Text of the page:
Yuko Hasegawa




Venue : Museum of Contemporary Art Tokyo (MOT)



Organization : Tokyo Metropolitan Foundation for History and Culture, Museum of Contemporary Art Tokyo

Co-curator : Naoko Seki

Artists :
Kishio Suga

Finding the words to describe Suga’s work is extremely challenging. This is because the meaning of his work doesn’t become apparent through words—rather, it becomes apparent through the relationship that is established when his work is presented alongside his words.
Consequently, the bulk of the vast body of text written by Suga is self-reflective, describing his thought processes, and caution must be exercised in attempting to apply his texts to interpretation of his work. There is a significant difference between his work, which is characterized by its clarity and strong presence, and the words he has written, which are more a series of subjective perspectives.
Suga’s sozaishugi (his ideas of elemental existence)1 is not simple existentialism—while his stance towards existence is straightforward, his ideas are based on an extremely sophisticated cognizance. It is a zen-like, philosophical cognizance that explores the furthermost depths of existence, transcending the physical existence of its objects.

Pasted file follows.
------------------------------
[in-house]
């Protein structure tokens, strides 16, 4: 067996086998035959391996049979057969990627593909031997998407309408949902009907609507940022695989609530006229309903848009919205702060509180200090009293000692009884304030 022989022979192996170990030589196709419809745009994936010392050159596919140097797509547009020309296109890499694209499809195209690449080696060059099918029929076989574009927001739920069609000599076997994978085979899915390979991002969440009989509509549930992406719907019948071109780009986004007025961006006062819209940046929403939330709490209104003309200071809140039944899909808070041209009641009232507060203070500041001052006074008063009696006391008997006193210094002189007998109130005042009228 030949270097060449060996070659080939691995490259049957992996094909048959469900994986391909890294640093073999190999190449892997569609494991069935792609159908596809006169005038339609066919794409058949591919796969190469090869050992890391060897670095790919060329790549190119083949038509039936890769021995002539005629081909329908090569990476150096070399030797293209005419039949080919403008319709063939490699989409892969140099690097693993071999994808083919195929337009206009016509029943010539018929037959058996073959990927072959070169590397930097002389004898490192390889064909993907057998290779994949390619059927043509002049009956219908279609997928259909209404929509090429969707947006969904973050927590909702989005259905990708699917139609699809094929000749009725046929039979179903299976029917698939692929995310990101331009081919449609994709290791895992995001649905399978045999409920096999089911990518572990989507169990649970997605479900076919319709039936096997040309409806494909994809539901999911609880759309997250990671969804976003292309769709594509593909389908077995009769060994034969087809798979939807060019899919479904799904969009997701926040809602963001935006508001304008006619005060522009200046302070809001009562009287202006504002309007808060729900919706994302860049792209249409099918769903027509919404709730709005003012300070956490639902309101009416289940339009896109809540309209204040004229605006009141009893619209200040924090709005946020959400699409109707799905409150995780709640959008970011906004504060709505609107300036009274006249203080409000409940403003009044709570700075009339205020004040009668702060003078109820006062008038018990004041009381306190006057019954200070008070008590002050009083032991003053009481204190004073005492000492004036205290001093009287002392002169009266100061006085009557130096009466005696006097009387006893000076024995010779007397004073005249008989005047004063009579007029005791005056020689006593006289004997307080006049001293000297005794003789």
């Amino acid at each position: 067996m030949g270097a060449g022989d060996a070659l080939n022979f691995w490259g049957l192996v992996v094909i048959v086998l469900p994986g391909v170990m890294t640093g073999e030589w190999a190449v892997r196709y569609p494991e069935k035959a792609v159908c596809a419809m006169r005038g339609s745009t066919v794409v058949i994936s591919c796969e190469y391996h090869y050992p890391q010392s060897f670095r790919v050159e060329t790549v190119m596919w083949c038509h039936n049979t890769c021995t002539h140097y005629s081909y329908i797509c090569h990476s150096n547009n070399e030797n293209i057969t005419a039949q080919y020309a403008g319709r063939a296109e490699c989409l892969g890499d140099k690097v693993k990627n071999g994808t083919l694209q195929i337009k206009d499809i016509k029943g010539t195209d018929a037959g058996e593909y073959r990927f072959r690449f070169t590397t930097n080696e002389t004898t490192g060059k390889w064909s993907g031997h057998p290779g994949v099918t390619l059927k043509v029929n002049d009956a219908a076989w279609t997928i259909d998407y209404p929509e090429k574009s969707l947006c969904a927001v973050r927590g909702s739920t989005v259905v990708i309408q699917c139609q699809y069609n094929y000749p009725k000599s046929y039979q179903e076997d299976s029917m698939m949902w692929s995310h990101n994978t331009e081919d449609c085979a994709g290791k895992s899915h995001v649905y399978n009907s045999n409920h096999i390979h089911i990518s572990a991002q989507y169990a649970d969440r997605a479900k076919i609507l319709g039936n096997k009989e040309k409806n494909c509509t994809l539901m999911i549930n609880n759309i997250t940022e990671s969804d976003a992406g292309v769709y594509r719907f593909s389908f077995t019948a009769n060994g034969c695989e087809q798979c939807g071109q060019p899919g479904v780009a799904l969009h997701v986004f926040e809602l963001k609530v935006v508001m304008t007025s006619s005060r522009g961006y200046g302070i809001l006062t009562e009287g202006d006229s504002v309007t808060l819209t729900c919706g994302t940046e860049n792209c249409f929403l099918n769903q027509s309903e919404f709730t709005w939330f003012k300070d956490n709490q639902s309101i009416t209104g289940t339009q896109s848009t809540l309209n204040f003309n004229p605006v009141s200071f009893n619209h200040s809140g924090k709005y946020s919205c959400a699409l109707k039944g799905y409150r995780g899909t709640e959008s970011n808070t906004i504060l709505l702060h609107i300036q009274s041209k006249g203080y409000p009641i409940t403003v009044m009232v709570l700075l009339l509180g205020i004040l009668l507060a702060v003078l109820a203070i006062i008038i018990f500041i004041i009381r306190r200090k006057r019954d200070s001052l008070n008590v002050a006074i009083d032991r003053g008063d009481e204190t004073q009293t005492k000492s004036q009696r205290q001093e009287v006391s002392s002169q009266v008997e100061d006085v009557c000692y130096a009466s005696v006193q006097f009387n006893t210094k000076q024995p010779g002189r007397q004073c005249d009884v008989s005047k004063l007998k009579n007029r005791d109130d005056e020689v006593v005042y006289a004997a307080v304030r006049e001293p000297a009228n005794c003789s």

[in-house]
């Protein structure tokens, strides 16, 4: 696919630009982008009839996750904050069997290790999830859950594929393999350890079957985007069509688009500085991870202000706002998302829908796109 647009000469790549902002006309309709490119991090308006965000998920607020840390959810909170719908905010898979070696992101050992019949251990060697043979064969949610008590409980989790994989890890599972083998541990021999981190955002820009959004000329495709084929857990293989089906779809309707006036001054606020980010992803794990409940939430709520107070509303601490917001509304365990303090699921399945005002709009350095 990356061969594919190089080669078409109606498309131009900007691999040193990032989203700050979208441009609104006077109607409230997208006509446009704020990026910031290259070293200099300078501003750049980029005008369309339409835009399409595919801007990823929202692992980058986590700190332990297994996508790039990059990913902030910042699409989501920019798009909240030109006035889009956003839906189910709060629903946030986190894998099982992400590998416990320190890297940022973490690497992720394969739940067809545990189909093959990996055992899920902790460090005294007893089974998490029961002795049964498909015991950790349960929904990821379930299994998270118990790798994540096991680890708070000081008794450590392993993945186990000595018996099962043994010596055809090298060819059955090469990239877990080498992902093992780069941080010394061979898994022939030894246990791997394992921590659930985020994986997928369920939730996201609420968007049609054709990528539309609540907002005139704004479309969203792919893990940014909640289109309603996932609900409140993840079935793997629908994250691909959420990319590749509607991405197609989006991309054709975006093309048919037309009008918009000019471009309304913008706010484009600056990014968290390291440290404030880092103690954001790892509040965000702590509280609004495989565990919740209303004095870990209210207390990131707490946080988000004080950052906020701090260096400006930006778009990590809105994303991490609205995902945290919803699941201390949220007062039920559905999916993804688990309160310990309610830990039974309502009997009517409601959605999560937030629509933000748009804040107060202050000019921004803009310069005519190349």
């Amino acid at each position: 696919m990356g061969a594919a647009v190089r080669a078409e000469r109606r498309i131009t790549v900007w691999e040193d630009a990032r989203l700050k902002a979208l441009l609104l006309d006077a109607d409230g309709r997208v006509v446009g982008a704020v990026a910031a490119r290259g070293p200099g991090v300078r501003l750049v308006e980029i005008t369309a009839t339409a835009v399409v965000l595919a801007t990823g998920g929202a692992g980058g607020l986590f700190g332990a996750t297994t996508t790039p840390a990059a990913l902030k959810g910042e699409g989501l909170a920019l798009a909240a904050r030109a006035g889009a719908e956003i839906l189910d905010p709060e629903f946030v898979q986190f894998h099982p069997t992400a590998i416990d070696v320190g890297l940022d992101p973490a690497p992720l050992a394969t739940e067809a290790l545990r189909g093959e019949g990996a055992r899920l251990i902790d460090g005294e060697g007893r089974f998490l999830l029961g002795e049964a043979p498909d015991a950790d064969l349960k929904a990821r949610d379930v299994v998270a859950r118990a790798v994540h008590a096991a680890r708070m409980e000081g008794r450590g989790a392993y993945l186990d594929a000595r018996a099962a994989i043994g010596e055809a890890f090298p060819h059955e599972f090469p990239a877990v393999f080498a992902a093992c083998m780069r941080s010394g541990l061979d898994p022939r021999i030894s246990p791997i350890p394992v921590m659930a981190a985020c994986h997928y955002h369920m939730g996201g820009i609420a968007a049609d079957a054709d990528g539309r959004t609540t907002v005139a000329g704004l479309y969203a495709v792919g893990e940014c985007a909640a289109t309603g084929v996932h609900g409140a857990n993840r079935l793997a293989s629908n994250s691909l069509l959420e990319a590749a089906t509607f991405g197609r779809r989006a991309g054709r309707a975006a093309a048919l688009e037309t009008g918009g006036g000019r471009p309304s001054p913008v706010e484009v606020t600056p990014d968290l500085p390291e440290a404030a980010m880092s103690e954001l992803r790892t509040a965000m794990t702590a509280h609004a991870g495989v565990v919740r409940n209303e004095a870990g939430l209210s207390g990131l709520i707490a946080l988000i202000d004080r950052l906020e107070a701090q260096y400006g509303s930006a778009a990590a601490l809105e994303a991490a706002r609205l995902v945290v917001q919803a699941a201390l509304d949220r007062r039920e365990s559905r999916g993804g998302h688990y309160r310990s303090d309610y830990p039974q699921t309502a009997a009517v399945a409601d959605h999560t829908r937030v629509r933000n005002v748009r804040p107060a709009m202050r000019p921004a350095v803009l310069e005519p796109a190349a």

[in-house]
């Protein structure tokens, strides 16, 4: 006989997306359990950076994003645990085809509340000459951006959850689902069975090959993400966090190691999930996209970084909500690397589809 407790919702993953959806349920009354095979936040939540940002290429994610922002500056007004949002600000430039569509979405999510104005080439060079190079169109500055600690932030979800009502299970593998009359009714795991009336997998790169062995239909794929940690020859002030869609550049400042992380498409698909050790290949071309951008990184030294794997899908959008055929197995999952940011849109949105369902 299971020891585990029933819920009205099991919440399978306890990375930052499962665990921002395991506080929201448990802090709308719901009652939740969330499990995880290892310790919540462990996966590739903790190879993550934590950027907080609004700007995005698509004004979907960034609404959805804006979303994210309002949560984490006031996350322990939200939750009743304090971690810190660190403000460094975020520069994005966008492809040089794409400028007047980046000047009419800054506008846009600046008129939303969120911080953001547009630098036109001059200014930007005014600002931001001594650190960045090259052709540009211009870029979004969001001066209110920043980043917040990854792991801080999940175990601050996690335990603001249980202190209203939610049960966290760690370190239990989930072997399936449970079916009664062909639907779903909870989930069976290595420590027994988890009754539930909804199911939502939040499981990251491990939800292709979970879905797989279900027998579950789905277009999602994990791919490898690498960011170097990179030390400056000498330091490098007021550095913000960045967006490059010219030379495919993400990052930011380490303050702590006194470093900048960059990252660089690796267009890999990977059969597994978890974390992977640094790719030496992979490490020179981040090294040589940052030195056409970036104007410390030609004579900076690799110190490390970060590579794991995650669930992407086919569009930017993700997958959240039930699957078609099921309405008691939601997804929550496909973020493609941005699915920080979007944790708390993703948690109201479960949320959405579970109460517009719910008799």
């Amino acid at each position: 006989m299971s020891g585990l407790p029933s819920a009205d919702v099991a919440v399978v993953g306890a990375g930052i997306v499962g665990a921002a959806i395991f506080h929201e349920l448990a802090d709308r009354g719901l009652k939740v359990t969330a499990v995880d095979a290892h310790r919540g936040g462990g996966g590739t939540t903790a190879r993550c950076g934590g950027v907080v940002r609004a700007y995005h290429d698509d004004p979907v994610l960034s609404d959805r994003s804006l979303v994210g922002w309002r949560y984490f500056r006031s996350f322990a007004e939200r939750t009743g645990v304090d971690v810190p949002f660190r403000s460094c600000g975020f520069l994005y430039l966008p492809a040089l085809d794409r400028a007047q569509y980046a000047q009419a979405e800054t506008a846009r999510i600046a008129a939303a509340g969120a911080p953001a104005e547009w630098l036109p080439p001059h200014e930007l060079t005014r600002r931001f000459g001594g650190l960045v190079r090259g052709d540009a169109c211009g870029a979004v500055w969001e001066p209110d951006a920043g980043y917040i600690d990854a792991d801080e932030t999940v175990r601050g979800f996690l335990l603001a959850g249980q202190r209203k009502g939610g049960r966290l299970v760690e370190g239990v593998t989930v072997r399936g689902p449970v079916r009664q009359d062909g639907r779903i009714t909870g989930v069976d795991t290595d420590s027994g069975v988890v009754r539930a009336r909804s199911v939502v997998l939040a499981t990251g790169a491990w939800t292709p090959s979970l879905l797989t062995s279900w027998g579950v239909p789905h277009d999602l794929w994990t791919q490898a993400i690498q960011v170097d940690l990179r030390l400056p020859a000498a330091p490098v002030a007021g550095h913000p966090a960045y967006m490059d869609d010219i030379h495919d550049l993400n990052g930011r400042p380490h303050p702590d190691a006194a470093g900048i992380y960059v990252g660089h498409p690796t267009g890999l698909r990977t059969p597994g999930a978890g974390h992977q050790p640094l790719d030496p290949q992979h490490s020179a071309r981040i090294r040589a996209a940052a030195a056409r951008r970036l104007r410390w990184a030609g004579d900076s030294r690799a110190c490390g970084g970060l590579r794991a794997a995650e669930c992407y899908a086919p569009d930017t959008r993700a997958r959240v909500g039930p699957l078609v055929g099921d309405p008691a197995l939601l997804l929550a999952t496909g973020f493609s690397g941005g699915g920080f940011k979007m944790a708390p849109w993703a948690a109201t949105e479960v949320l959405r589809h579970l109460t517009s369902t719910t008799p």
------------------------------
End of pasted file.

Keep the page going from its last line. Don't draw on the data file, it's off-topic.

Suga often uses materials such as wood, metals, stone, concrete, and vinyl as is, hardly adding anything to them. He simply places these materials in the given space and entangles, joins, punctures, places side by side, leans, layers, or weaves them.
This exhibition, the first in 15 years since his last major solo exhibition (at the Yokohama Museum of Art in 1999), includes recreations of many of his works produced in the 1970s. The essence to Suga’s work is the “situation” (景, kei)—something that is always different depending on the location and space. As a result, the work is totally new every time it is re-installed. It is probably more appropriate, then, to refer to the subsequent works as new versions, rather than recreations, of the original work.